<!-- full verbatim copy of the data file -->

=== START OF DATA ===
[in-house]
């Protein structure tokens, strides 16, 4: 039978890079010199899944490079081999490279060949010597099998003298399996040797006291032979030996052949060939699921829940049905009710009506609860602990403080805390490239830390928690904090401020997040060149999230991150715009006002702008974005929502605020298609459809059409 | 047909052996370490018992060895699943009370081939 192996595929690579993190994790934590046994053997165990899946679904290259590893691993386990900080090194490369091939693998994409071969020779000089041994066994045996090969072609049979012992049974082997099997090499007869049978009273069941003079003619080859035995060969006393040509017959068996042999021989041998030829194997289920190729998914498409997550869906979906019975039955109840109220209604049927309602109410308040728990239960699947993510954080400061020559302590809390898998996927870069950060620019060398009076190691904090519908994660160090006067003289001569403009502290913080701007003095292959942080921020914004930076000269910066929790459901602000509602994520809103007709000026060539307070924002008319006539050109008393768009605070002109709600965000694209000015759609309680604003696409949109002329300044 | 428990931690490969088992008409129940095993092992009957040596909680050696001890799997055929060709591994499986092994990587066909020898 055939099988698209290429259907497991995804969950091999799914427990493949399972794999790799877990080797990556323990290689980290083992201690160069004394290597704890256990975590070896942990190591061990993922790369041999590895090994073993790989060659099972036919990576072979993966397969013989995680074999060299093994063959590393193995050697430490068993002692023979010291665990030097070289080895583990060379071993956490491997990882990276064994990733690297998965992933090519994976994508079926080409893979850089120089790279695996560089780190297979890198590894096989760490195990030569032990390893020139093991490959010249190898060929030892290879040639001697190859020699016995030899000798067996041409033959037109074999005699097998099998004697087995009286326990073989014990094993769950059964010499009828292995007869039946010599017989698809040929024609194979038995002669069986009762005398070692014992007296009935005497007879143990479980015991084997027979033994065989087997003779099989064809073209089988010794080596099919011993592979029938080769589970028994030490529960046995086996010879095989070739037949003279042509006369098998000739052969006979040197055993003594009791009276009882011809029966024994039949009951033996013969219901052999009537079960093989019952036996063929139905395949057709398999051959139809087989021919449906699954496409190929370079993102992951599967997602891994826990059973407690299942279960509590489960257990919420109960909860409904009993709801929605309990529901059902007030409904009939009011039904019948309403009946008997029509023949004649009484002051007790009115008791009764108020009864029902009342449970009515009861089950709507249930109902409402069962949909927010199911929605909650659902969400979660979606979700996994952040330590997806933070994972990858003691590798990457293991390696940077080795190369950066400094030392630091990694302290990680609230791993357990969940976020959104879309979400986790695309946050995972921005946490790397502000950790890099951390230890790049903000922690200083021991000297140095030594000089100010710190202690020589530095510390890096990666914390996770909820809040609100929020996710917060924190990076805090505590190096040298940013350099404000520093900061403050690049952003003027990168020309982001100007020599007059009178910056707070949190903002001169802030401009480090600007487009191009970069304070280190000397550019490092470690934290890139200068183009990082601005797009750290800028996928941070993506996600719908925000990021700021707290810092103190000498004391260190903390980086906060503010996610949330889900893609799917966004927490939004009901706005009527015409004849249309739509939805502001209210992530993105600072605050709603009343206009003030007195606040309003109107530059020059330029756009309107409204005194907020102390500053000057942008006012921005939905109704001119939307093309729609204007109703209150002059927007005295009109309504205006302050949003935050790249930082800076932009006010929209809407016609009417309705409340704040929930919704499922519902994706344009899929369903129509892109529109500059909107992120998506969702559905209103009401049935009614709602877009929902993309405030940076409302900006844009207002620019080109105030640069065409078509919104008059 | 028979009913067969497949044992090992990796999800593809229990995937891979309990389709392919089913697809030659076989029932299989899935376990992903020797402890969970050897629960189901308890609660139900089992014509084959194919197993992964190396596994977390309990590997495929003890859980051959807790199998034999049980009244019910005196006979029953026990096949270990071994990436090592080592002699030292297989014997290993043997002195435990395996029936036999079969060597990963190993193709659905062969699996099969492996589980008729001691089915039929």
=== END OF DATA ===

[in-house]
């Protein structure tokens, strides 16, 4: 039978890079010199899944490079081999490279060949010597099998003298399996040797006291032979030996052949060939699921829940049905009710009506609860602990403080805390490239830390928690904090401020997040060149999230991150715009006002702008974005929502605020298609459809059409 | 047909052996370490018992060895699943009370081939 192996595929690579993190994790934590046994053997165990899946679904290259590893691993386990900080090194490369091939693998994409071969020779000089041994066994045996090969072609049979012992049974082997099997090499007869049978009273069941003079003619080859035995060969006393040509017959068996042999021989041998030829194997289920190729998914498409997550869906979906019975039955109840109220209604049927309602109410308040728990239960699947993510954080400061020559302590809390898998996927870069950060620019060398009076190691904090519908994660160090006067003289001569403009502290913080701007003095292959942080921020914004930076000269910066929790459901602000509602994520809103007709000026060539307070924002008319006539050109008393768009605070002109709600965000694209000015759609309680604003696409949109002329300044 | 428990931690490969088992008409129940095993092992009957040596909680050696001890799997055929060709591994499986092994990587066909020898 055939099988698209290429259907497991995804969950091999799914427990493949399972794999790799877990080797990556323990290689980290083992201690160069004394290597704890256990975590070896942990190591061990993922790369041999590895090994073993790989060659099972036919990576072979993966397969013989995680074999060299093994063959590393193995050697430490068993002692023979010291665990030097070289080895583990060379071993956490491997990882990276064994990733690297998965992933090519994976994508079926080409893979850089120089790279695996560089780190297979890198590894096989760490195990030569032990390893020139093991490959010249190898060929030892290879040639001697190859020699016995030899000798067996041409033959037109074999005699097998099998004697087995009286326990073989014990094993769950059964010499009828292995007869039946010599017989698809040929024609194979038995002669069986009762005398070692014992007296009935005497007879143990479980015991084997027979033994065989087997003779099989064809073209089988010794080596099919011993592979029938080769589970028994030490529960046995086996010879095989070739037949003279042509006369098998000739052969006979040197055993003594009791009276009882011809029966024994039949009951033996013969219901052999009537079960093989019952036996063929139905395949057709398999051959139809087989021919449906699954496409190929370079993102992951599967997602891994826990059973407690299942279960509590489960257990919420109960909860409904009993709801929605309990529901059902007030409904009939009011039904019948309403009946008997029509023949004649009484002051007790009115008791009764108020009864029902009342449970009515009861089950709507249930109902409402069962949909927010199911929605909650659902969400979660979606979700996994952040330590997806933070994972990858003691590798990457293991390696940077080795190369950066400094030392630091990694302290990680609230791993357990969940976020959104879309979400986790695309946050995972921005946490790397502000950790890099951390230890790049903000922690200083021991000297140095030594000089100010710190202690020589530095510390890096990666914390996770909820809040609100929020996710917060924190990076805090505590190096040298940013350099404000520093900061403050690049952003003027990168020309982001100007020599007059009178910056707070949190903002001169802030401009480090600007487009191009970069304070280190000397550019490092470690934290890139200068183009990082601005797009750290800028996928941070993506996600719908925000990021700021707290810092103190000498004391260190903390980086906060503010996610949330889900893609799917966004927490939004009901706005009527015409004849249309739509939805502001209210992530993105600072605050709603009343206009003030007195606040309003109107530059020059330029756009309107409204005194907020102390500053000057942008006012921005939905109704001119939307093309729609204007109703209150002059927007005295009109309504205006302050949003935050790249930082800076932009006010929209809407016609009417309705409340704040929930919704499922519902994706344009899929369903129509892109529109500059909107992120998506969702559905209103009401049935009614709602877009929902993309405030940076409302900006844009207002620019080109105030640069065409078509919104008059 | 028979009913067969497949044992090992990796999800593809229990995937891979309990389709392919089913697809030659076989029932299989899935376990992903020797402890969970050897629960189901308890609660139900089992014509084959194919197993992964190396596994977390309990590997495929003890859980051959807790199998034999049980009244019910005196006979029953026990096949270990071994990436090592080592002699030292297989014997290993043997002195435990395996029936036999079969060597990963190993193709659905062969699996099969492996589980008729001691089915039929």